The following morning I cried again after I found the remaining chick - listless - on the ground in the veggie garden. (Believe another attack probably took place later the previous afternoon after I had left the battle-ground or, in the height of the battle, it had managed to climb out of the nest, only to fall/flap down, landing in the veggie garden where - had it been perhaps a day or two older - it may have stood more of a chance). After watching it cheep around for about half an hour, I placed it in the nest, hoping that mom and dad would come and continue their parenting but, I think that they most probably were too overcome with fatigue and sorrow. The following morning it was still there, barely alive. I took it in and, with a small syringe, tried to nourish it with a home-made porridge/nectar type mix of Horlicks with a little brown sugar; think I added a touch of crushed dog pellet. It survived that day and the night but the following morning was dead.

I truly was very sad and couldn't help also feeling perhaps partly responsible as I thought that the few times I had observed the nest might possibly have drawn the attackers to the nest - probably not, but possibly. I did manage to fall in love with them during the time, however, and so was overjoyed when a year later, Sunday the 19th October 2014, I witnessed their return to the nest. I see an adult male as well as an immature male, I think? Could be the female - not too sure - but I am thrilled that they are back.

Their flight is as a ballerina or, ice skater dancer; dancing, gliding, and bobbing, gracefully across the invisible floor and their song is the most delightful music to the ears. The male's elongated tail seems to wave as he bobs around the nest and reminds me of a bass or, trout fly. I pray with all my heart that they manage to rear a healthy brood this time and wish only for their success and happiness. Also that I still had my camera with which to record the miracle. One of the most impressive and attractive species that I have yet come to know.

Sun 23rd November. I am thrilled to report that they are still alive and well. Two or three chicks now about ten days old and I am ecstatic. I almost have a baby each time that the parents leave the nest unattended to go and hunt and I sigh with relief each time they return to feed the two or three hungry little beaks-have still not been able to confirm two or three. (Thought I saw three last week but its difficult to be sure for sure without getting too close). I pray for them each night and day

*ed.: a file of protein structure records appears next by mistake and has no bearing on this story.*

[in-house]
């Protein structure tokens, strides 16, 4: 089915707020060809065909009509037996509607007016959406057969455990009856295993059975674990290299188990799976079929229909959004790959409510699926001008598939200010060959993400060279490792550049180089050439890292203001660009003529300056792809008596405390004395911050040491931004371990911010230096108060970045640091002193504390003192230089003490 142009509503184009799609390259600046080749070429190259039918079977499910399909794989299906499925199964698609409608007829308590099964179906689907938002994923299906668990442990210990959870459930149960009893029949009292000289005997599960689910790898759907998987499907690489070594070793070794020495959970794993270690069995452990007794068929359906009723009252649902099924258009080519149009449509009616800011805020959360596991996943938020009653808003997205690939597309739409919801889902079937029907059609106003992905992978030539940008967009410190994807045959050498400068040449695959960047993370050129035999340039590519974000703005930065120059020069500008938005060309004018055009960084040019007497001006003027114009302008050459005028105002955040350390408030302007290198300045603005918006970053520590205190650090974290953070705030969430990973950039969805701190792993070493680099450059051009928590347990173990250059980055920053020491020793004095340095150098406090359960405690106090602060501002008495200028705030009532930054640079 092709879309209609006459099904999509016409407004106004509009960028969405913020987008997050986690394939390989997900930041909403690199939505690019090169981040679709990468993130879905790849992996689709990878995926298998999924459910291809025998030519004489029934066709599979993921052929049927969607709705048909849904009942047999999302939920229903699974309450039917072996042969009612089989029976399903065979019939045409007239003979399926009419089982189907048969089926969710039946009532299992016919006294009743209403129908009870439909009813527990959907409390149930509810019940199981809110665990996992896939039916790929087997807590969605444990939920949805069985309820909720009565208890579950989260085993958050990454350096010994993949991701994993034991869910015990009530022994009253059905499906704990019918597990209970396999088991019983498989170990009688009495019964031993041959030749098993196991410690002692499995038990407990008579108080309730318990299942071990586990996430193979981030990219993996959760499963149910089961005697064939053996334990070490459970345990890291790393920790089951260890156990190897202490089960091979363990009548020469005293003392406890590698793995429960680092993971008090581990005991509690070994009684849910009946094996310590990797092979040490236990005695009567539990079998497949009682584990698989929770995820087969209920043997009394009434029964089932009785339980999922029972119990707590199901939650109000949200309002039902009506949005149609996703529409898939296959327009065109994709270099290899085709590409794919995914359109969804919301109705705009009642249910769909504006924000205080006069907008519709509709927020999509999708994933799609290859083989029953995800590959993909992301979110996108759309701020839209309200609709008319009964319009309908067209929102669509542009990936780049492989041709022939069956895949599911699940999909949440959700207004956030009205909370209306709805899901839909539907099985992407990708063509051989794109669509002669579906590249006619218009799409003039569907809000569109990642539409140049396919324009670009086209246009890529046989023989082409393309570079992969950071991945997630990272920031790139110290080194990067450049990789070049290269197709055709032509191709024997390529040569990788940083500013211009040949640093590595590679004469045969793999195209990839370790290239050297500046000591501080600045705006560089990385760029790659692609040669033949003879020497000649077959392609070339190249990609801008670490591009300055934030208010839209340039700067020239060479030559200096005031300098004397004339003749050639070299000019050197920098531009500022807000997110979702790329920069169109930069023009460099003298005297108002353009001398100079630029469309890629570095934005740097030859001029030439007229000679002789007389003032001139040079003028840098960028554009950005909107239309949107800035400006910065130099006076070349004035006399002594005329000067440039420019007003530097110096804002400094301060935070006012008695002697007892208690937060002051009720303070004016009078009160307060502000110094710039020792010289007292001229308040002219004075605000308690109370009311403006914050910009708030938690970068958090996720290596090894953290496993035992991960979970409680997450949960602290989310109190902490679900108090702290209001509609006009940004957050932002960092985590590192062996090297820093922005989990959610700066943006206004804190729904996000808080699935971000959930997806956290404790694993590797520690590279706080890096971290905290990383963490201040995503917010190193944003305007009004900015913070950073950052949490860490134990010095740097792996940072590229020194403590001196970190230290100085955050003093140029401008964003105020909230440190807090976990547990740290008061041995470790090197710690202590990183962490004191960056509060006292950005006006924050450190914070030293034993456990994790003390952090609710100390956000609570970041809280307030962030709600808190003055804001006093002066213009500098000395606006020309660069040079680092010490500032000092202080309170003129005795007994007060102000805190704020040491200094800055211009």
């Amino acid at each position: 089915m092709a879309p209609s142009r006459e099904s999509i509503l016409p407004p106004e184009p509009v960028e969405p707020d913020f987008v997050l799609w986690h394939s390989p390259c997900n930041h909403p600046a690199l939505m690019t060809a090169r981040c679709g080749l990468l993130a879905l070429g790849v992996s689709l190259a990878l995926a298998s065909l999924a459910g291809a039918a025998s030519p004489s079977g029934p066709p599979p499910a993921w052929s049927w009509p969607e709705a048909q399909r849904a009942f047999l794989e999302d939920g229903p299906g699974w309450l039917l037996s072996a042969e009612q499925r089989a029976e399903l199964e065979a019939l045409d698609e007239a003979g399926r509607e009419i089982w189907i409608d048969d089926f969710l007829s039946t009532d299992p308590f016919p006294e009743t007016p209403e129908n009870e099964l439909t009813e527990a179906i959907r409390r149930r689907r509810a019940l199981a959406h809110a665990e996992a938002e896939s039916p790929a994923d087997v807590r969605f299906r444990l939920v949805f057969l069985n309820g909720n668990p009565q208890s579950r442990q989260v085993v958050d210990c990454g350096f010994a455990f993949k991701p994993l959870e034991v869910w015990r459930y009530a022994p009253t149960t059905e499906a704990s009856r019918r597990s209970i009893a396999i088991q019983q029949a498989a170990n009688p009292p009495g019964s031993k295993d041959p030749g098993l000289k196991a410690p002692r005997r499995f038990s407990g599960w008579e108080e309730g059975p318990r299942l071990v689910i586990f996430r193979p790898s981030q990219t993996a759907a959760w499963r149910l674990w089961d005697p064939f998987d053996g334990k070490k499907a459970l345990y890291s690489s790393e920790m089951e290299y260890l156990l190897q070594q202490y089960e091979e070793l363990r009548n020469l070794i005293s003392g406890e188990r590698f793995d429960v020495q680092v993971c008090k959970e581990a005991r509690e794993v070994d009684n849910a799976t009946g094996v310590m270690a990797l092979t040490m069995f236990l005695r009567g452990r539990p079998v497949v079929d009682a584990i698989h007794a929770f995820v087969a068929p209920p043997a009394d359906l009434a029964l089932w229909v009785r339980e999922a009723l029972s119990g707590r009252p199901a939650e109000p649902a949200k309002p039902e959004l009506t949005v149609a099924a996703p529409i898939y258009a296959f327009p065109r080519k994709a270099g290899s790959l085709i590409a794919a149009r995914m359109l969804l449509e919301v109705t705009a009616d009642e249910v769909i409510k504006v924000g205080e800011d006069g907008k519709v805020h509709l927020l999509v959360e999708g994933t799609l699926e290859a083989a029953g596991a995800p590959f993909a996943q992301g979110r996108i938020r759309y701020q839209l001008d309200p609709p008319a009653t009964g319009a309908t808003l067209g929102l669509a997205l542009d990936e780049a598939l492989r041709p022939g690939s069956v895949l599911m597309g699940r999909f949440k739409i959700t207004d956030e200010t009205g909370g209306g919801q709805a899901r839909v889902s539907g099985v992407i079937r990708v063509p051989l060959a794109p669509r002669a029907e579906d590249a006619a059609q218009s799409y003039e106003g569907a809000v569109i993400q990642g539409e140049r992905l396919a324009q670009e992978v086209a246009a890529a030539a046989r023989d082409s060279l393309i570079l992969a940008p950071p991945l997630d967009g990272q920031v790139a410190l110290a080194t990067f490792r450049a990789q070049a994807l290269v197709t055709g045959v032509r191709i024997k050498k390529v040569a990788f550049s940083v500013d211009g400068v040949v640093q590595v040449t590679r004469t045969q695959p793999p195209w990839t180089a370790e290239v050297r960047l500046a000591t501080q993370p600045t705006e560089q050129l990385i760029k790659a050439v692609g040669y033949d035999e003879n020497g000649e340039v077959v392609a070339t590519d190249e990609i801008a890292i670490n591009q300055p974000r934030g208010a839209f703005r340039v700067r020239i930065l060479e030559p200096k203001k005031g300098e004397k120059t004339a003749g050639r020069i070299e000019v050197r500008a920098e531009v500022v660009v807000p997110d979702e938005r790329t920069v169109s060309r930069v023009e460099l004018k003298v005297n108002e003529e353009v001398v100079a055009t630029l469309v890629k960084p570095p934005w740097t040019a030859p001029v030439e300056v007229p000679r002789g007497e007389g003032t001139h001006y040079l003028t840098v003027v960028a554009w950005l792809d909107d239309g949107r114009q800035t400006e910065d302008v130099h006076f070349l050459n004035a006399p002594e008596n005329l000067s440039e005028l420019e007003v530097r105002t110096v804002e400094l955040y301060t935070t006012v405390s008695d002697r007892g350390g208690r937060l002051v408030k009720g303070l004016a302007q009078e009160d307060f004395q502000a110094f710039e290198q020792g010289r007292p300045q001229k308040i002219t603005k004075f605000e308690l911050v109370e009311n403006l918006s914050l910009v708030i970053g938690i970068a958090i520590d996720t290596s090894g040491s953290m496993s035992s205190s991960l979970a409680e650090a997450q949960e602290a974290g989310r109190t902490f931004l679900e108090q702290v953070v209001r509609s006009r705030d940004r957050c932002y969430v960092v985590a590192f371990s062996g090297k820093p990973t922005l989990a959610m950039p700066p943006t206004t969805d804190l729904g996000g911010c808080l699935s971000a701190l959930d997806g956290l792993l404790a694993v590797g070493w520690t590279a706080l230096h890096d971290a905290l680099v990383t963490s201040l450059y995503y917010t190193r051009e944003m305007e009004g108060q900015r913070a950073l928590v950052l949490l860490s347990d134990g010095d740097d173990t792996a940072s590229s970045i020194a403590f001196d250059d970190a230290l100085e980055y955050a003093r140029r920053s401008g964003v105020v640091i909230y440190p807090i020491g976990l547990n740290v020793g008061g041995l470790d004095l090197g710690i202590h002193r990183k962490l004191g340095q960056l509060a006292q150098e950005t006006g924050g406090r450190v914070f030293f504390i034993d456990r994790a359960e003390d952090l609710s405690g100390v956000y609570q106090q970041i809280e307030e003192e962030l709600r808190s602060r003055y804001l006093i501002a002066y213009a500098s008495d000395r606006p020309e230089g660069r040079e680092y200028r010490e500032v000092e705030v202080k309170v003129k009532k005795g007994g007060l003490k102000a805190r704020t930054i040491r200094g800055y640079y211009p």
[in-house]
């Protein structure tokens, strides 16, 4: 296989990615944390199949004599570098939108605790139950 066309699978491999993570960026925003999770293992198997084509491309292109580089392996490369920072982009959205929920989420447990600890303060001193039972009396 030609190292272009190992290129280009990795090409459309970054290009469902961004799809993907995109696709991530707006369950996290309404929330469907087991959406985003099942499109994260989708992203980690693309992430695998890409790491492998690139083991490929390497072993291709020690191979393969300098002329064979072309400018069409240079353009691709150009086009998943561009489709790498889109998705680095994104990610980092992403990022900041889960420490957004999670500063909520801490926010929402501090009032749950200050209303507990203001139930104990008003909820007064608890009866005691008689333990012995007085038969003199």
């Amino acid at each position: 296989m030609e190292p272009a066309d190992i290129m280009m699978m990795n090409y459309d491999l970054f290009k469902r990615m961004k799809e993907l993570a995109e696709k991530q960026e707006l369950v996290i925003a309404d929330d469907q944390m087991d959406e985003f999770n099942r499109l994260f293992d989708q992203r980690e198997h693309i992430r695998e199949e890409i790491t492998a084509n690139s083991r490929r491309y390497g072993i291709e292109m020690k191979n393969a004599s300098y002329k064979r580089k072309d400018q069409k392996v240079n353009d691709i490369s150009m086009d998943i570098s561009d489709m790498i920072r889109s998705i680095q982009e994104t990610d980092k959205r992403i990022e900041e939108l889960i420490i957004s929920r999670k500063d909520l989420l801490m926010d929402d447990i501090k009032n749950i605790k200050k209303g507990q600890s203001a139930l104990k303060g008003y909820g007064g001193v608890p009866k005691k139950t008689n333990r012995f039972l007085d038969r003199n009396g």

because it is extremely important that they make it this time/year.

Thurs. 27th November, have been monitoring the rearing and feeding of three chicks for the past ten days. (First thought there were two but then noticed a third who is a little smaller than the other two.) On Monday, or thereabouts, the two started flight training, and soon were flitting around their back yard - in the Syringa tree - always returning to the nest. Yesterday I saw them for the last time and I hope and pray that they have flown off somewhere because the shrikes have been very active round and about the vicinity (mom and dad have been busy chasing them away in between their food gathering trips away from the nest). Baby/Junior was left alone and sat on the edge of the nest most of yesterday (took a couple of shaky test flights around the branches) This morning saw Jnr. for a short time but now – 09h00 - he also has gone. Hope that they are all okay. Dad and Mom still came around a few times and I am hoping that Jnr. is not missing in action?

11hoo have just spotted Jnr. again, perched high up on a thin little branch. Huge gust of wind and he went missing again for twenty seconds and then saw him again perching on another twiggy-branch. About 11h30 lost him again after the gale force wind blew him off again but he has resurfaced on the short wire-grill piece of fence. He is holding on for dear life and I was pleased to see Dad feeding him down there. Still wondering where big brother and sister have gotten to?

I did observe all three a couple days later, catching flies, and I felt relieved and blessed. Junior also flew straight into the duck-pond on his first day of flight training. Fortunately, I was close by and I fished him out in a flash and placed him back in the nest. A little later he was flapping his mini-wings like crazy again and soon returned to his practice sessions. My heart truly was warmed after I saw all three of them later on in the lower camp, catching flies like old hands, and they roosted in the nest once or twice more. They continued flying and hunting around their Syringa tree for a couple more days after which they supposedly found greener pastures. A true elixir for the tired and weary soul it was.

SA Bird books that can be consulted:

Newman's pg. 368/ Robert's pg. 620 (no:710-Pl.58)